As soon as I heard about the copyright-pinning snafu from this highly popular new channel, I stopped pinning. As a professional who works with lawyers to protect intellectual property rights (which include all images), I have no desire to get caught up in a copyright mêlée.
I paid attention as the Pinterest founders hammered out their new strategy for pinners, and then yesterday, I just shook my head at the obvious lack of clarity about the entire platform.
The Wall Street Journal on March 27 ran a piece, “In Shift, Pinterest Says to Pin Your Own Stuff.” Indeed.
The beauty of Pinterest as a visually appealing channel has been the freedom to grab an image that resonates, create a board, and share with the world. And it cascades from there…I wonder if the pins I posted with bridges in the rain forest of Borneo came from National Geographic?
So, in a nutshell, here’s the recap from yesterday’s story in the almighty Wall Street Journal:
- Self-promotion is now the new normal on Pinterest. Do you recall at all when Pinterest informed companies they couldn’t promote themselves by pinning images of their own products? Guess that’s now a reversal, and companies are encouraged to pin away.
Outcome: Pinterest will become another advertising billboard and followers will likely yawn unless they’re already brand loyal.
- The best way for us to avoid copyright conflict is to pin material we either create or have permission to use. Really? I don’t know about you, but I’m not sitting around all day creating cool photo-shopped images to share on my boards. Maybe the photos I took of my blooming spring flowers would make a nice Flowers In My Garden board, but who has the time to go to that trouble and for what gain? And, how does one go about getting permission to use an image…if you’ve ever attempted that, you know it’s a nightmare.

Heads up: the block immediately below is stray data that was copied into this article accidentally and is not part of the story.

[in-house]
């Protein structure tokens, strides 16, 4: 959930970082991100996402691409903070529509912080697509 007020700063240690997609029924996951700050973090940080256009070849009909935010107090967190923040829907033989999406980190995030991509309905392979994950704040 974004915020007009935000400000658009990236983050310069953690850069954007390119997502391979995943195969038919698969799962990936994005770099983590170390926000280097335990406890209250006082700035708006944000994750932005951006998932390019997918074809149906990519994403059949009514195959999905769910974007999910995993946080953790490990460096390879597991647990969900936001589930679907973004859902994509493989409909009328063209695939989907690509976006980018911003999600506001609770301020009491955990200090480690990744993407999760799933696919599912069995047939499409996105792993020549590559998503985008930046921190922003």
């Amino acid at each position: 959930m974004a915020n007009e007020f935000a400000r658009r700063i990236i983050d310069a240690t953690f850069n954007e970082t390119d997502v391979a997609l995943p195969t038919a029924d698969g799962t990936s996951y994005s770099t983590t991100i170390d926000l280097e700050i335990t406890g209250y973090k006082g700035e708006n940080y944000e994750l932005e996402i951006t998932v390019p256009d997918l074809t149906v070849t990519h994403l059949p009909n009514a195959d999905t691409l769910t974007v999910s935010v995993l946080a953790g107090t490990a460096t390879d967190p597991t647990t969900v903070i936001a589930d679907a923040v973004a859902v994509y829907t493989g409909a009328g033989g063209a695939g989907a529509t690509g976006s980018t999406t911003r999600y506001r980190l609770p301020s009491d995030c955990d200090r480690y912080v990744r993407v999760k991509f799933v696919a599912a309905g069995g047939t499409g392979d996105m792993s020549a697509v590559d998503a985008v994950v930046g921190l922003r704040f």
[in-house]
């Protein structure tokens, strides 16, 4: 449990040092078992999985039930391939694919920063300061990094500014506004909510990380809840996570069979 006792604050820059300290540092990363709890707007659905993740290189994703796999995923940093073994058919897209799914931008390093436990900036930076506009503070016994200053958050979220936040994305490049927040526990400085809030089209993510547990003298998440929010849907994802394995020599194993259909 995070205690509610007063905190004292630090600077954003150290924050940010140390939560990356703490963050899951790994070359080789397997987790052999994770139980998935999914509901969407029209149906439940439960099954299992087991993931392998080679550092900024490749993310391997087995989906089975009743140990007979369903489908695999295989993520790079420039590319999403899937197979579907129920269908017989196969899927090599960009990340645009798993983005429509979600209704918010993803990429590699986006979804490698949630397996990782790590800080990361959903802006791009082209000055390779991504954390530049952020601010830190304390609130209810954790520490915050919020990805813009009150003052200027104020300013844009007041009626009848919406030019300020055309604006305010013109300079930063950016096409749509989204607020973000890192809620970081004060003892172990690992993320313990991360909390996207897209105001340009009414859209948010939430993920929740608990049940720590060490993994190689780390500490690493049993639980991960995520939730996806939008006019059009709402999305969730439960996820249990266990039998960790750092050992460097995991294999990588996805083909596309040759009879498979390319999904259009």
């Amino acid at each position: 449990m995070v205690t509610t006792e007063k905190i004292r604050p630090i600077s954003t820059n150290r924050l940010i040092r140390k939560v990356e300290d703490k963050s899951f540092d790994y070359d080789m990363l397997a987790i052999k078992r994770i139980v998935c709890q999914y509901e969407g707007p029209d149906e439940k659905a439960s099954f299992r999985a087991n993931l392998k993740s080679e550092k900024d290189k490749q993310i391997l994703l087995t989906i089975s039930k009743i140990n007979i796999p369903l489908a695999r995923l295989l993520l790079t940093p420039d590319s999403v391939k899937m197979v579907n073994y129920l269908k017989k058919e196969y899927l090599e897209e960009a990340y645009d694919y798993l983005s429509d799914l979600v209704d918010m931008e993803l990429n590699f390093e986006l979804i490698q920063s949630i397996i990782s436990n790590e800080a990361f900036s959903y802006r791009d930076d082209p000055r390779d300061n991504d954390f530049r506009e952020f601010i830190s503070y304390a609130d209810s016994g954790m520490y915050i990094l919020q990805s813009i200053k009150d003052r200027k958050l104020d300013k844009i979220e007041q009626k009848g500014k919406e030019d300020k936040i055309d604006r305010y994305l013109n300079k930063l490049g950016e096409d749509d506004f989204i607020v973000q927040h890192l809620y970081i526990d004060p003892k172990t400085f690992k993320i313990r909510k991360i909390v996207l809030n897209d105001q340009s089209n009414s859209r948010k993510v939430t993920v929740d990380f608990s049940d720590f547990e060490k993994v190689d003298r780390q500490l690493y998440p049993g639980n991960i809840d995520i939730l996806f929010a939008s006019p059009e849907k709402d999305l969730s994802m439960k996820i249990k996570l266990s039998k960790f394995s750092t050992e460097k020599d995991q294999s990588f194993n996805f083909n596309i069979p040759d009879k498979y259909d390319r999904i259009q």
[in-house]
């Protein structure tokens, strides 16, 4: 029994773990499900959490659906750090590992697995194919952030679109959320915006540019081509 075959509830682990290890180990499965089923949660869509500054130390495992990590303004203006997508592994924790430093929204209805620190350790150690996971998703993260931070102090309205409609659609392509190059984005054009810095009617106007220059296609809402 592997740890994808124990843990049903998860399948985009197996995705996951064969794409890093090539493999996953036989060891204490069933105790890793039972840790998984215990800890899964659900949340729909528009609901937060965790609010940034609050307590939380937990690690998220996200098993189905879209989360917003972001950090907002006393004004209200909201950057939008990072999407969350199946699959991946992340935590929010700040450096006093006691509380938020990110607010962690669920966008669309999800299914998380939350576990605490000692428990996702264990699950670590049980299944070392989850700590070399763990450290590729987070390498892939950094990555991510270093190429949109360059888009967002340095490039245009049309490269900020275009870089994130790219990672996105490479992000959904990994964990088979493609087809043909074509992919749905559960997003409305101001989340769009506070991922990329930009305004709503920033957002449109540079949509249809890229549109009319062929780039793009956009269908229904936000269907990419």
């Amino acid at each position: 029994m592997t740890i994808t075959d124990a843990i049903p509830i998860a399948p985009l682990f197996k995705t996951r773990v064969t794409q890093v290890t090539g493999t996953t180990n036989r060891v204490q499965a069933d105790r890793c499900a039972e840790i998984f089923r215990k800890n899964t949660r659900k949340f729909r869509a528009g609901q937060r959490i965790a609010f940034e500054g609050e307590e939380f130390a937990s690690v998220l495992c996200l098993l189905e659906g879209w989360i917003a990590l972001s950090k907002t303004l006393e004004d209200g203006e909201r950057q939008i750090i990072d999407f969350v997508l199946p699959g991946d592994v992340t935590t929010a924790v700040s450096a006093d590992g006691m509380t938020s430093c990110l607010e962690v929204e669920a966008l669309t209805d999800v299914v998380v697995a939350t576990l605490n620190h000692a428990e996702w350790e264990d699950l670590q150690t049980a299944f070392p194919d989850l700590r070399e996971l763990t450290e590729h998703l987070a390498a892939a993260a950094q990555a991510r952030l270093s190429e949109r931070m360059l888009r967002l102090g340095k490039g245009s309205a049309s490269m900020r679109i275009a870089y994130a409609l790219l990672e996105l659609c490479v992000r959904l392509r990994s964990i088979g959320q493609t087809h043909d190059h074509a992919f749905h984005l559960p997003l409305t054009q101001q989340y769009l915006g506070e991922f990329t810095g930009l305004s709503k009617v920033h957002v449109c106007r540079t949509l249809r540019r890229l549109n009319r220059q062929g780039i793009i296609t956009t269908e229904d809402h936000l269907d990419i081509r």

Outcome: Pinners’ excitement will wane with the new self-create images mantra and the necessity to get permission.
- New “Pin Etiquette” rules and principles take effect April 6 and are designed to be simpler, encourage authenticity and invite long-term happiness at Pinterest.
Outcome: I am reasonably astute in legal matters as I manage all litigation for a client. That said, the new etiquette rules have been created to appease all legal teams and for Pinterest’s ultimate survival. What has in fact occurred is a dampening of enthusiasm for pinners to freely pin (with all due respect to the pin-ees) images that delight.
I don’t know about you, but I may withdraw completely from Pinterest to protect my intellectual property. And you?